contrast to 2001 and 2002 when revenues across
the whole industry fell by 22 per cent, then 16
per cent respectively.
The big improvement after a fairly
flat year in 2003 reflected increasing job creation
at senior levels across most industry sectors
and across most regions. The North American market
accounts for about half of all executive search
business, with about 35 per cent of revenues sourced
in Europe and Asia, Latin America and Africa absorbing
most of the remaining 15 per cent. But firms believe
there are strong long term growth opportunities
in China, India and Russia, says Ms Garrison Jenn.
The big question for clients
however is: has the shakedown experienced in the
industry done anything to improve service levels?
Giles Crewdson, UK managing director of Korn/Ferry
believes that much of the industry is re-shaping
itself around a professional service format where
client needs are met by team responses in which
people share knowledge around the firm.
This does not sound to be a million
miles away from the Egon Zehnder model where its
partners have consistently presented themselves
as consultants working for the overall benefit
of the firm. Egon Zehnder charges fixed fees for
its searches and partners are paid a salary unlike
the “eat what you kill” system promoting
star performers that still dominates the marketplace.
“I think the Egon Zehnder
model going forward is something we have to look
at,” says Mr Crewdson. “There is a
link between how you reward people and how you
“The contract is between
the client company and the headhunting company
first and foremost. Then there are the people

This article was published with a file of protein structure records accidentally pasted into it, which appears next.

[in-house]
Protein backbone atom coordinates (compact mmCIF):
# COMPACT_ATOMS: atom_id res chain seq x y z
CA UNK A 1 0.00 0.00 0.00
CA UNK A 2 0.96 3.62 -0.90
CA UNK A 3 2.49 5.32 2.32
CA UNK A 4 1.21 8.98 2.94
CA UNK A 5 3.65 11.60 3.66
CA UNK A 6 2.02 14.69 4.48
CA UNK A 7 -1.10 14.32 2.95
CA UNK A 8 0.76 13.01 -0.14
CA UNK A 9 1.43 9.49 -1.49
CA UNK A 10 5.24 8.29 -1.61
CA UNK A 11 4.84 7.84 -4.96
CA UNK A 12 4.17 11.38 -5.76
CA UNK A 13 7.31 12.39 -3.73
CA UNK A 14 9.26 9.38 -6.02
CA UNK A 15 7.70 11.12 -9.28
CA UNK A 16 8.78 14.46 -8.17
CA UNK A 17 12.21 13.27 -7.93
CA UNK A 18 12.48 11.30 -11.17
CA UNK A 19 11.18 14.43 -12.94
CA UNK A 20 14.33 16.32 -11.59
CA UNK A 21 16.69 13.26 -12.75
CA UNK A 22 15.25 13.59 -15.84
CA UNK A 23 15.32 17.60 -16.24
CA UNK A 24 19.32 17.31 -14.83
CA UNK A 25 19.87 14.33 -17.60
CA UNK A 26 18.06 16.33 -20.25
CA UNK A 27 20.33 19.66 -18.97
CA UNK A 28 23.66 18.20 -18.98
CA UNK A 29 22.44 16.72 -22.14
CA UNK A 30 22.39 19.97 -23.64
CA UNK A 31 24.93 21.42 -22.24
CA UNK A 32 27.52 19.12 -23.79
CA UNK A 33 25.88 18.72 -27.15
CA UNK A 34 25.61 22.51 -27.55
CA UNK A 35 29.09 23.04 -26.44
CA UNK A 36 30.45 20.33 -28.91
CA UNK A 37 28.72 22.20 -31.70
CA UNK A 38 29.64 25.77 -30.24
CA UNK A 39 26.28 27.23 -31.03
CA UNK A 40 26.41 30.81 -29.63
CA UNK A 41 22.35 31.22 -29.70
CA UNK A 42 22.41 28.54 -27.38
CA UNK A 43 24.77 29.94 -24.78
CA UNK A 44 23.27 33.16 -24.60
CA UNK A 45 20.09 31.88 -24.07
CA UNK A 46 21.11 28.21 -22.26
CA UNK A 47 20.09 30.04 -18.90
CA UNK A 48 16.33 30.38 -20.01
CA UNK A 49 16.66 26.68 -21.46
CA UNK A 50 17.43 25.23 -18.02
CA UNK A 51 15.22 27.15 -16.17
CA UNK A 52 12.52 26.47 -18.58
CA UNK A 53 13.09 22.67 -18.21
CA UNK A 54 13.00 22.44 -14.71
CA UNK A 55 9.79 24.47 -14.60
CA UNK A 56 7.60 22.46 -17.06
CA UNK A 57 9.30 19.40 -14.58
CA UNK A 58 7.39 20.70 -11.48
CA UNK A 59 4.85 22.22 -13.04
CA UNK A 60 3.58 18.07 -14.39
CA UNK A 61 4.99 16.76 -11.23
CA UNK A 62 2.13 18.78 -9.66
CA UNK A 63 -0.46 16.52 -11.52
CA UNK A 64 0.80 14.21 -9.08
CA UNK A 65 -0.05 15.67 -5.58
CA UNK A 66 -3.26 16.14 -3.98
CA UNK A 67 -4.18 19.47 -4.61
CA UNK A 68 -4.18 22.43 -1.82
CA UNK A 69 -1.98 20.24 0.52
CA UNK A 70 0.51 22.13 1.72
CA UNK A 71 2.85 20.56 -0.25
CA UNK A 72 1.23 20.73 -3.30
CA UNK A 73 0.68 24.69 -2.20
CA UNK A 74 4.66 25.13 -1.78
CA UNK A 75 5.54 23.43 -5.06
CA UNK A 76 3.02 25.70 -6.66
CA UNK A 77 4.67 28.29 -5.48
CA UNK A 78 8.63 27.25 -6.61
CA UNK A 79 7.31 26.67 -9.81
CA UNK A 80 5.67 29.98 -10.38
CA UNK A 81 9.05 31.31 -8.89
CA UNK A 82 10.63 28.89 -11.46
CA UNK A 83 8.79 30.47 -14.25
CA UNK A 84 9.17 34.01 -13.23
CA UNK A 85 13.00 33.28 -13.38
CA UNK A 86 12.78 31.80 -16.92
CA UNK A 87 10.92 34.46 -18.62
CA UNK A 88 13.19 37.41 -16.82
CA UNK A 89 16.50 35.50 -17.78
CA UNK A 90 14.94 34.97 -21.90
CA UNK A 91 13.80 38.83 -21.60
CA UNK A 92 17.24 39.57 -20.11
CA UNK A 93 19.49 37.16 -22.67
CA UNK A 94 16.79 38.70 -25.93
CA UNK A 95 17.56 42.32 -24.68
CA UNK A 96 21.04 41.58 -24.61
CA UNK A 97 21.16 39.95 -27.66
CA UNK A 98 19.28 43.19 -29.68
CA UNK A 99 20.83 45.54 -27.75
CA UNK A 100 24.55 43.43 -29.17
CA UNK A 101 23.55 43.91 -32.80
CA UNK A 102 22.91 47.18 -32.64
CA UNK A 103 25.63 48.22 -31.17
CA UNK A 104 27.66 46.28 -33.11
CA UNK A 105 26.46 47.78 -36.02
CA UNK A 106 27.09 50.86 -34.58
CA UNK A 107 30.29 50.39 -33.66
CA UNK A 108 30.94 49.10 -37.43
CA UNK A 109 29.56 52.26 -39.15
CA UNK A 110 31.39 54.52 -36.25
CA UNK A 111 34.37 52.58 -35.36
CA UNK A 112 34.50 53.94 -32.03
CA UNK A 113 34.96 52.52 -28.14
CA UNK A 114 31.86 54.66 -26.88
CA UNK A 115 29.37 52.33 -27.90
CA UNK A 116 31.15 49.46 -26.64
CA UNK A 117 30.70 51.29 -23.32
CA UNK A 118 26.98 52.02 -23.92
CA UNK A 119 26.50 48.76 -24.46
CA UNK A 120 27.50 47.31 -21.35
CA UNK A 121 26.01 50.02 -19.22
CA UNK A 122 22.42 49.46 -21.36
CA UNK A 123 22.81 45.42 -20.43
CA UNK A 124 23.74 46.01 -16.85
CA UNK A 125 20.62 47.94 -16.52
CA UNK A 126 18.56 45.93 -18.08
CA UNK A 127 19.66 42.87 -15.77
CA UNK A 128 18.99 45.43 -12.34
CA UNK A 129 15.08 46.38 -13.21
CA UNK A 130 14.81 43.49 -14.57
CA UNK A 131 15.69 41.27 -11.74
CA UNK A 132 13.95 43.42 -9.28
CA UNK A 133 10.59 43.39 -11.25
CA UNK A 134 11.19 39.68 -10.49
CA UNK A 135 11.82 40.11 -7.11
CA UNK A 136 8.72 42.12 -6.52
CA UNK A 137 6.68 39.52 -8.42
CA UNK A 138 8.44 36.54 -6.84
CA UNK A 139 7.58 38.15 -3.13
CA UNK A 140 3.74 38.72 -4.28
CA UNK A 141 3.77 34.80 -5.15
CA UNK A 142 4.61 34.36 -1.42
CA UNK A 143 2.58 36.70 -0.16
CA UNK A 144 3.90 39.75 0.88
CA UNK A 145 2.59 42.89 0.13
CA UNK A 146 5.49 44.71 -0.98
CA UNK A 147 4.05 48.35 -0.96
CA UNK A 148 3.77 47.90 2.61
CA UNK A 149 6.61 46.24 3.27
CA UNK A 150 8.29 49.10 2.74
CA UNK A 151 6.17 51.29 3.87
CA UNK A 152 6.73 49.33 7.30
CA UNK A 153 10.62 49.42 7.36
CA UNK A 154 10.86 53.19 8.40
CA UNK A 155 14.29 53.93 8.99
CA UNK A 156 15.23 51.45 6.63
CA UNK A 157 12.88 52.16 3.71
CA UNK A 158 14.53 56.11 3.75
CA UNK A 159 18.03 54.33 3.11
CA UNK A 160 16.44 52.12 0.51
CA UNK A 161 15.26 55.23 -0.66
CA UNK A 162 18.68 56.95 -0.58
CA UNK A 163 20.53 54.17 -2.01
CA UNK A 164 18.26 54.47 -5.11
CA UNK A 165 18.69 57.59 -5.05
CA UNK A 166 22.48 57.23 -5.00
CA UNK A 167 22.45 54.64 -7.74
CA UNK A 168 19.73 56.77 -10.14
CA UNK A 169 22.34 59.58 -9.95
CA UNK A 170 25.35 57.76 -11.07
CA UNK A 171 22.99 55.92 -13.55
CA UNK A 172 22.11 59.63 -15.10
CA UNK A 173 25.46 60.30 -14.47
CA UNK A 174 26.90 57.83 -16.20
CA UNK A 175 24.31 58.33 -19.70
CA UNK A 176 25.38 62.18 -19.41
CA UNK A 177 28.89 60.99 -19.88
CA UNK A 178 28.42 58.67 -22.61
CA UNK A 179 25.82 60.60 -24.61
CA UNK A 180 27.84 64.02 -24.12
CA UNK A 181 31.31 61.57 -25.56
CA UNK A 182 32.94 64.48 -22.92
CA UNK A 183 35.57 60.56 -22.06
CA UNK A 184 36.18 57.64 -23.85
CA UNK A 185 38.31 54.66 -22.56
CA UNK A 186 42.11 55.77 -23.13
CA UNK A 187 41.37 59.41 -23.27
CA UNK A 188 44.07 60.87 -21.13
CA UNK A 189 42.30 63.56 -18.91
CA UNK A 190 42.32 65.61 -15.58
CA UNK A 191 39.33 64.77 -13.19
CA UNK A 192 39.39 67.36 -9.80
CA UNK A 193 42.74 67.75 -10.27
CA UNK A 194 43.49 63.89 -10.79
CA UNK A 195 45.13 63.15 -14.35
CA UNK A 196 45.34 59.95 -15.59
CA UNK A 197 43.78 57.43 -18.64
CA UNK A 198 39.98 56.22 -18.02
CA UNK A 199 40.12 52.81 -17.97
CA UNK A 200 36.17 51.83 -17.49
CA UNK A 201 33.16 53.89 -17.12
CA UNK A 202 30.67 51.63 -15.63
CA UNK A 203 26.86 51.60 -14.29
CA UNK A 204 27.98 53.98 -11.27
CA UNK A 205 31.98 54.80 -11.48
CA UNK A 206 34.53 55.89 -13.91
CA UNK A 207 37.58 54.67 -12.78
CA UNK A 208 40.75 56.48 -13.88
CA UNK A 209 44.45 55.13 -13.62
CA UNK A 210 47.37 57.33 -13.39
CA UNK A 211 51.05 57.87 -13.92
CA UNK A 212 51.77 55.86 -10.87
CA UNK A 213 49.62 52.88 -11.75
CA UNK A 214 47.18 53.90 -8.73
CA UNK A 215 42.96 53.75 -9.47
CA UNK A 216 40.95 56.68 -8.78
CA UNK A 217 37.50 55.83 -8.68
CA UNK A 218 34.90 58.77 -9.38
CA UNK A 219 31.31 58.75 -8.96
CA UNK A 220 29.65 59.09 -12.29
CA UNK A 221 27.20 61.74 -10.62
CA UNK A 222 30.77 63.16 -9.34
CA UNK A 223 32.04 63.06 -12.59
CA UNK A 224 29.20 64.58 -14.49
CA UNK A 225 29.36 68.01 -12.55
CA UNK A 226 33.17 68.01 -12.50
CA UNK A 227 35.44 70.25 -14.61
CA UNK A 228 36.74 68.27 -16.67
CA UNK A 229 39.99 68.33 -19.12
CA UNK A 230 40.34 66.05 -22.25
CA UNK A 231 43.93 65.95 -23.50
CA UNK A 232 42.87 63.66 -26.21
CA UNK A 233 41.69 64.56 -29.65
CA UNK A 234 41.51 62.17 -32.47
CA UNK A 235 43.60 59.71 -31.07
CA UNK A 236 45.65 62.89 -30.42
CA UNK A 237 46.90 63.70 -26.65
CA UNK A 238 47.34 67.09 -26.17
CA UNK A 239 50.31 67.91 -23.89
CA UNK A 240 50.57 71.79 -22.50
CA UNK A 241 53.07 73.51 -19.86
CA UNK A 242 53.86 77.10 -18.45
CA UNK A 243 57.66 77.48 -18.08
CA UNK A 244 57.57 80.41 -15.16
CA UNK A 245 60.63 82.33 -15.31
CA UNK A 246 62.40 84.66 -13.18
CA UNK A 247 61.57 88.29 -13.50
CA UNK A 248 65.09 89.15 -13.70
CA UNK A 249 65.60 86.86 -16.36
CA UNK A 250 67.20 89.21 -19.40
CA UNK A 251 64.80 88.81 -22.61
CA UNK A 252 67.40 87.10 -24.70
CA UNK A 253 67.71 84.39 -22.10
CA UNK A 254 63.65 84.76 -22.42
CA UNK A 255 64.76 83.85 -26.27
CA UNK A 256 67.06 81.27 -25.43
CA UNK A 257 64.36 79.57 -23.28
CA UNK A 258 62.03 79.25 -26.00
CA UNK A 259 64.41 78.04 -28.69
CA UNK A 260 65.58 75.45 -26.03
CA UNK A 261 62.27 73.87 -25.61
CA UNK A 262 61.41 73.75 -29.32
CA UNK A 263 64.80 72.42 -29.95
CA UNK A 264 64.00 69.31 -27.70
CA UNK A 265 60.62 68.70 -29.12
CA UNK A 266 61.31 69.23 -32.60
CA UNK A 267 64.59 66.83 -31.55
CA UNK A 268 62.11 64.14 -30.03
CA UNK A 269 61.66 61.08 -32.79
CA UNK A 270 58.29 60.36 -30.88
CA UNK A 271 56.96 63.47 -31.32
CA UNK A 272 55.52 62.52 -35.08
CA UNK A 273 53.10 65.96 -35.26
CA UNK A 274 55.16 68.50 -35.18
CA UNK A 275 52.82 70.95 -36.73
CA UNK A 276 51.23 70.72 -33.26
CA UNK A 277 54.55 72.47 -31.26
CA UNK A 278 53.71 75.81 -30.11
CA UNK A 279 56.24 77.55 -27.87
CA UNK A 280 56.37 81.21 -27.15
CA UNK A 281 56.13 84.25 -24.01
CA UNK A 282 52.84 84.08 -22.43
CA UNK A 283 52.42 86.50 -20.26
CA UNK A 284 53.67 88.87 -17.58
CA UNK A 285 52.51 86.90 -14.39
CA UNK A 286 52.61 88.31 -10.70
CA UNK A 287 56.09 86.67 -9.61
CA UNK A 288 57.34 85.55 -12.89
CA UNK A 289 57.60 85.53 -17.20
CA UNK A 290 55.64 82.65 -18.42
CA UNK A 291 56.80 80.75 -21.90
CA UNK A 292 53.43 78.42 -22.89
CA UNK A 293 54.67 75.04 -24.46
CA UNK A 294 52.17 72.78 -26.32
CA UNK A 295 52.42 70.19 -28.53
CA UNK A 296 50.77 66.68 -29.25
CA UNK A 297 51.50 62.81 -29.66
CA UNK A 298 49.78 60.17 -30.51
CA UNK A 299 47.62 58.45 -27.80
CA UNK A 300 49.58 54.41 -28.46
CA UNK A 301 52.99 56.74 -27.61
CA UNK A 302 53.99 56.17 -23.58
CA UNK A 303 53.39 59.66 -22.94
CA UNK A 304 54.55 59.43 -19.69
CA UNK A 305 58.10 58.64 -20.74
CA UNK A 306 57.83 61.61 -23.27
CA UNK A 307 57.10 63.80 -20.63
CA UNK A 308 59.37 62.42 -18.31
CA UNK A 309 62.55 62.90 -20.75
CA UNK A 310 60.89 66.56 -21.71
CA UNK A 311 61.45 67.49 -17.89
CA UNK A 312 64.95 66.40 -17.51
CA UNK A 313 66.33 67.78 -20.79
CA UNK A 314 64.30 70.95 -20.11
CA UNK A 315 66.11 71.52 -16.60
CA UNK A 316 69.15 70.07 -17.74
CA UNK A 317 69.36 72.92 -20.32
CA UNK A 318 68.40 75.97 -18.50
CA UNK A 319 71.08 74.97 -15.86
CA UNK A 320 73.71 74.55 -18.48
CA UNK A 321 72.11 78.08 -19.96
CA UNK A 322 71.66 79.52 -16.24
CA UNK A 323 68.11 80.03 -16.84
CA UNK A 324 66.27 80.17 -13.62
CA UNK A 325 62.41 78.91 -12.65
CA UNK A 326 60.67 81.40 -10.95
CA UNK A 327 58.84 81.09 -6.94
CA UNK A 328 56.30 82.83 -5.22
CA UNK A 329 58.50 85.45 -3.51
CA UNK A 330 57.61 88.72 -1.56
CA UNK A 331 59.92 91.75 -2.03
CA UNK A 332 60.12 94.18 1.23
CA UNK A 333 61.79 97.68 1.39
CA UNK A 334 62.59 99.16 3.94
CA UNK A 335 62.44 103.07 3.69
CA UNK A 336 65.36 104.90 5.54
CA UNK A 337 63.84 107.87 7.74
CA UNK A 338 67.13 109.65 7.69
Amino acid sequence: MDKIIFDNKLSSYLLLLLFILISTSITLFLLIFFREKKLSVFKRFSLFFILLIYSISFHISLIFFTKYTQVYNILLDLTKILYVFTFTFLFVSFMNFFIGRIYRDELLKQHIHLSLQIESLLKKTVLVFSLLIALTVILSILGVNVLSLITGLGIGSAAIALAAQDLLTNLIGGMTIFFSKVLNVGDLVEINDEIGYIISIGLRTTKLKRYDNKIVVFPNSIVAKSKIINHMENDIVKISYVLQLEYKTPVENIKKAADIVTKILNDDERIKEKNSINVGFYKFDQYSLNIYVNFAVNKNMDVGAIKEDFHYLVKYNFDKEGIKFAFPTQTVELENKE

working on the assignment. That requires us to
move ultimately from individuals to teams,”
Beyond this rare recognition
for the strategic merits of an industry competitor,
his remarks are revealing for two reasons. Firstly,
they demonstrate a growing confidence among the
industry leaders that they can best exploit their
size advantage by securing better co-operation
and integration across the their international
Secondly, they signal a divergence
in the competitive approaches of boutiques and
larger firms. Korn Ferry’s diversification
in to other human resources services such board
assessments and the deployment of psychometric
testing is a sign that it is moving closer to
its roots in professional services. Lester Korn
and Richard Ferry left what is now KPMG, to set
up Korn/Ferry in 1969.
If a more professional approach
is indeed the future for headhunting it is to
be hoped that search businesses begin to exercise
more influence on the diversity of boards. In
the recruitment of non-executive directors, the
opposite seems to be the case with few signs that
search firms have resisted the flight to conservatism
displayed by boards in the wake of corporate governance
A new report from Heidrick &
Struggles, Corporate Governance in Europe, What’s
the Outlook, based on a study of 300 of Europe’s
leading companies found that the average age of
board directors is almost unchanged at just over
the age of 58. As for diversity, the report finds
slightly fewer foreigners on domestic boards –
16 per cent – than the 17 per cent recorded
two years ago when it last conducted the survey.
The proportion of women had increased from 6 per
cent to 7.3 per cent. The biggest changes, of
course, have been in pay, up from 55,000 Euros
on average in 2003 to 63,500 Euros this year.
* Headhunters and How to
Use Them, A Guide for Organisations and Individuals,
by Nancy Garrison Jenn, is published by the Economist
in association with Profile Books, price £20.
as a pdf file